Anyone who’s ever driven through Ohio has probably noticed the vast farms and cornfields that flank our major highways. In fact, the state contains more than 13million acres of farmland. Funny farm related story: a parent of a close college friend thought I actually grew up on a pumpkin farm – those of you who know me will probably find that pretty hysterical. I actually live in the greater Cleveland area, not on a farm, but I can reap the benefits of living amongst all this wonderful farmland. Saturday morning I let the two markets I visited dictate my “local” meal. I ended up with eggs, butter, bacon, and grits (not to mention a crepe, a sourdough loaf, coffee… I love a good farmers market)– put ‘em all together – cheesy bacon grits with poached eggs on top. Sounded like a winner to me.
For the Cheesy Grits:
(makes 6 cups)
6 cups water
1 2/3 cup organic coarse stone-ground grits – from the Stuzman Farms of Holmes County, OH found at the Shaker Square Farmers Market
½ cup heavy cream – Dairymen’s
1 tablespoon butter – Walnut Creek
8 ounces sharp cheese – I used monty cheese from Meadow Maid – a delicious salty cheese made from grassfed organic milk – they didn’t have a website but I purchased it at the Shaker Square Farmers Market
1/4 lb. bacon – made from local pigs, purchased at the EDW. Badstuber & Son counter at the West Side Market – when I asked for a 1/4 pound the man working the stall asked me who I intended on feeding with a 1/4 pound of bacon – a mouse? Note: Clevelanders love bacon…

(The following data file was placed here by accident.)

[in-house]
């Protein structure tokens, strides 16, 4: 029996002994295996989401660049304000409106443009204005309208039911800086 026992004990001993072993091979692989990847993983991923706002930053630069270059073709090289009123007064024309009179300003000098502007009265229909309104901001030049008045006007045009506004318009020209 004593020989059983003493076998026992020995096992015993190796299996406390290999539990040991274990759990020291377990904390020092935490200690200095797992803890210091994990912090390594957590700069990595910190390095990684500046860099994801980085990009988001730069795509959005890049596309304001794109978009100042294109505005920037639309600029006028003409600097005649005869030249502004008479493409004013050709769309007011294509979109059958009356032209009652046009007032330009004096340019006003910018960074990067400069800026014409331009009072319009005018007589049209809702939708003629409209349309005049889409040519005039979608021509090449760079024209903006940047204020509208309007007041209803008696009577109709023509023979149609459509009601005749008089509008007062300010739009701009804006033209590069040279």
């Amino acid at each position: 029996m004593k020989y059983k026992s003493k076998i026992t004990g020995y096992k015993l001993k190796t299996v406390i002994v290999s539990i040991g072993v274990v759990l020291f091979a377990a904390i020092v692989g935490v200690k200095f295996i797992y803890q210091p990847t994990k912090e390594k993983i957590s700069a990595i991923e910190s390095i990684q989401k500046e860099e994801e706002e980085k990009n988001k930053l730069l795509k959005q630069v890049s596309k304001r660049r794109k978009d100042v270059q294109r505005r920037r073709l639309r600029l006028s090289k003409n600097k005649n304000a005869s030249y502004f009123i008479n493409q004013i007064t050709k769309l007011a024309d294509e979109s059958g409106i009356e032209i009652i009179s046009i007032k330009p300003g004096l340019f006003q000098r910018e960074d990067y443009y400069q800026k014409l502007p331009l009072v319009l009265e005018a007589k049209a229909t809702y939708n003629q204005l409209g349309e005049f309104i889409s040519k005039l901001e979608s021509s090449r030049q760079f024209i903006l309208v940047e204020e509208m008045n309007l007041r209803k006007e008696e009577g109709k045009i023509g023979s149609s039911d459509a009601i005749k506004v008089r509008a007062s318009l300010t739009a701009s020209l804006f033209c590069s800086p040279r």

s&p to taste
Bring the water to a boil in a large pot. Slowly pour in the grits, stirring constantly. Reduce the head to low and continue to stir. After about 10 minutes, the grits will plump up and thicken. Cook the grits over low heat for another 25 to 30 minutes, stirring frequently. Add the cream, butter, cheese. Cook for another 10 minutes to allow the cheese to melt. Season with s&p and add the bacon. The grits will have a thick natural creamy consistency.
They could be a meal by themselves, you almost don’t need the egg but then, why not have the egg?
While the grits were on their last few minutes of cooking I poached an egg for the first time. It was a very gratifying experience as I LOVE poached eggs. Now that I have the know-how I will be poaching on a regular basis. Of course, I had a little help for my first time – Smitten Kitchen got me through with easy to follow instructions and beautiful photos. (My large brown eggs came from Cristal Springs farm – purchased at the West Side market)
Once you’ve become a master poacher – top the creamy, cheesy grits with said eggs and dive in. The velvety yolk marries with the bacon dotted grits to make a perfect bite. Good job Ohio, if this is eating local, count me in.